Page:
Mass nesting by Olive Ridley turtles
Kendrapara (Odisha): Putting fears of forest officials and wildlife lovers to rest endangered Olive Ridley sea turtles have arrived in hordes at Gahirmatha beach here for their annual mass nesting.
The one-km long beach stretch along Nasi-1 and Nasi-2 island, close to the Wheeler's Island missile test range, is now teeming with female turtles digging pits with their flippers and laying eggs.
The mass nesting began last night and about 2.10 lakh female Olive Ridley turtles were spotted digging pits to lay their eggs, forest department sources said today.
This egg-laying by the marine turtles go on for a week.
There was apprehension among the forest officials and wildlife enthusiasts that the turtles would skip their visit this year.
The forest officials are now of the view that the number of visiting turtles would go up in the coming days with the climate remaining conducive.
"Emerging from the sea waters, the female marine species have literally occupied the sandy beaches by force. The Nasi-1 and Nasi-2 Islands are witness to the unique en-masse laying of eggs by the delicate marine visitors," said Manoj Kumar Mahapatra, Divisional forest Officer, Rajnagar Mangrove (Wildlife) Forest Division.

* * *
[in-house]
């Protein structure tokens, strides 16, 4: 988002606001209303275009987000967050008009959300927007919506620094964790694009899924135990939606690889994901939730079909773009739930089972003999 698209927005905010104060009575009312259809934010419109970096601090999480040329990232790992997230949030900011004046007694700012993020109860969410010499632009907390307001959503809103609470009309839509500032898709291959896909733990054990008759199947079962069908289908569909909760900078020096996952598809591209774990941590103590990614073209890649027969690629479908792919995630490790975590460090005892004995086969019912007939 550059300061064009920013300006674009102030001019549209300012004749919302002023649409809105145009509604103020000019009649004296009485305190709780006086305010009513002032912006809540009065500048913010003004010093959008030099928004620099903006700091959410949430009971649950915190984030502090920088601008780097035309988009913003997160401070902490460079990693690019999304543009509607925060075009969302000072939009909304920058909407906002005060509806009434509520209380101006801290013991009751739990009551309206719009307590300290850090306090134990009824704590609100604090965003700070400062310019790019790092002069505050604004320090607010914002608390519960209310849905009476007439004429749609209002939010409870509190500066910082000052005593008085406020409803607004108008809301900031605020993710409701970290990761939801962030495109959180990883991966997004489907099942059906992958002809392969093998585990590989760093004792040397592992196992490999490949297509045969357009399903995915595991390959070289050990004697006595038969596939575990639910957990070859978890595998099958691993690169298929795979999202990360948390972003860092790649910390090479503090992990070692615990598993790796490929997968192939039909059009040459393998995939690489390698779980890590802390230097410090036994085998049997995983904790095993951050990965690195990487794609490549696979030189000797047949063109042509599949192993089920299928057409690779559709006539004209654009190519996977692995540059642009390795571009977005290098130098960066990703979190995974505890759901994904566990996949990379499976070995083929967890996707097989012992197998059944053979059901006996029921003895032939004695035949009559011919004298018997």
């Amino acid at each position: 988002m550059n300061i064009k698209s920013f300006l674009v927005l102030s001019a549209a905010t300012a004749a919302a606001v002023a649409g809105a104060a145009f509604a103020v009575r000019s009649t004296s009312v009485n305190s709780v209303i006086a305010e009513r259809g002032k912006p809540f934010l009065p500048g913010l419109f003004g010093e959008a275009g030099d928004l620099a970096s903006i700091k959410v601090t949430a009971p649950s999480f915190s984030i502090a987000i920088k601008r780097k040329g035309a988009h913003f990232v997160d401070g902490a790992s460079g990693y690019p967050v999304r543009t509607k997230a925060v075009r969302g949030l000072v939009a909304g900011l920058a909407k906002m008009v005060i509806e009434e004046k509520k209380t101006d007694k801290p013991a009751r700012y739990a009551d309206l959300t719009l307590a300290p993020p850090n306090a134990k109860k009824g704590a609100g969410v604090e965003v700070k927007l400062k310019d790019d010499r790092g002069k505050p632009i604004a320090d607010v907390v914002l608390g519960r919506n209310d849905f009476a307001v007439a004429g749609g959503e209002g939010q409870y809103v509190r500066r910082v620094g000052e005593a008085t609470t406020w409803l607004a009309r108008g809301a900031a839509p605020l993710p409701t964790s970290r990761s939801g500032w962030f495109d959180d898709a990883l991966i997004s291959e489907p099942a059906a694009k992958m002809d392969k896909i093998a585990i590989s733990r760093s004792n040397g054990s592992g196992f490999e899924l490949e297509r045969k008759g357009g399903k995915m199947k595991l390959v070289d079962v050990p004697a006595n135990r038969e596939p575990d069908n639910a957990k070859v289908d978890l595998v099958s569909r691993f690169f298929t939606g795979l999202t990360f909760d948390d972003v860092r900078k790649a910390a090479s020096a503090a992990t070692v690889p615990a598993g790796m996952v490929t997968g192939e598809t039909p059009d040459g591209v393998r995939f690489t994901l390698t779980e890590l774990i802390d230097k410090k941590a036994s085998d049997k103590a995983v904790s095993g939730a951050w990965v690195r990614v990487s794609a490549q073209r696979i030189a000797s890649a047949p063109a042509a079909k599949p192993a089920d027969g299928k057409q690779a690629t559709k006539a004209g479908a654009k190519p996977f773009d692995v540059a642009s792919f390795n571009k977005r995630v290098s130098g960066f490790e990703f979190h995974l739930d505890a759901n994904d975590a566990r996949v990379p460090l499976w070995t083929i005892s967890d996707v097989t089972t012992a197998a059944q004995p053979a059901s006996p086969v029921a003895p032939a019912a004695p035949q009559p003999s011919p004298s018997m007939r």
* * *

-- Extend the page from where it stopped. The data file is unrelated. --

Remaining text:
To ensure safety, a 600-metre net barricade has been installed along the casuarina forest cover close to nesting ground. Wildlife staff are on round-the-clock vigil to keep predators like jackals, hyena and wild dogs away, he said.
As per DRDO's order visitors and outsiders are barred and only forest personnel on turtle protection duty have access to the nesting ground, forest officials said.
Gahirmatha beach on the Bay of Bengal coast with its ideal beach topography is acclaimed as the world's largest-known nesting ground of the Olive Ridley turtles.
The Olive Ridley turtles enjoy threatened status equal to that of royal Bengal tigers in the country.
About 50 forest personnel have been deployed on the beach to keep vigil and to ensure safe and undisturbed mass nesting of turtle species, Mahapatra said.
"The presence of forest personnel at the nesting ground did not bother the turtles as they maintained a distance," Mahapatra, who himself witnessed mass nesting popularly known as 'arribada', a Spanish term.
"It's a virtual treat to watch as these species made their nocturnal visits. Emerging from the seawaters, they headed towards the sandy beaches making some kind of noise," an official on turtle protection duty said adding after laying their eggs in the pits dug by them, the turtles stay more than an hour before undertaking their seaward journey.
An Olive Ridley usually lays about 120 to 150 eggs, which are incubated in the nest sans the mother turtle and the hatchlings emerge after about 45 to 50 days.
But not all eggs remain intact as predators devour it. Besides, eggs are also washed away by sea waves during high tide, Mahapatra said.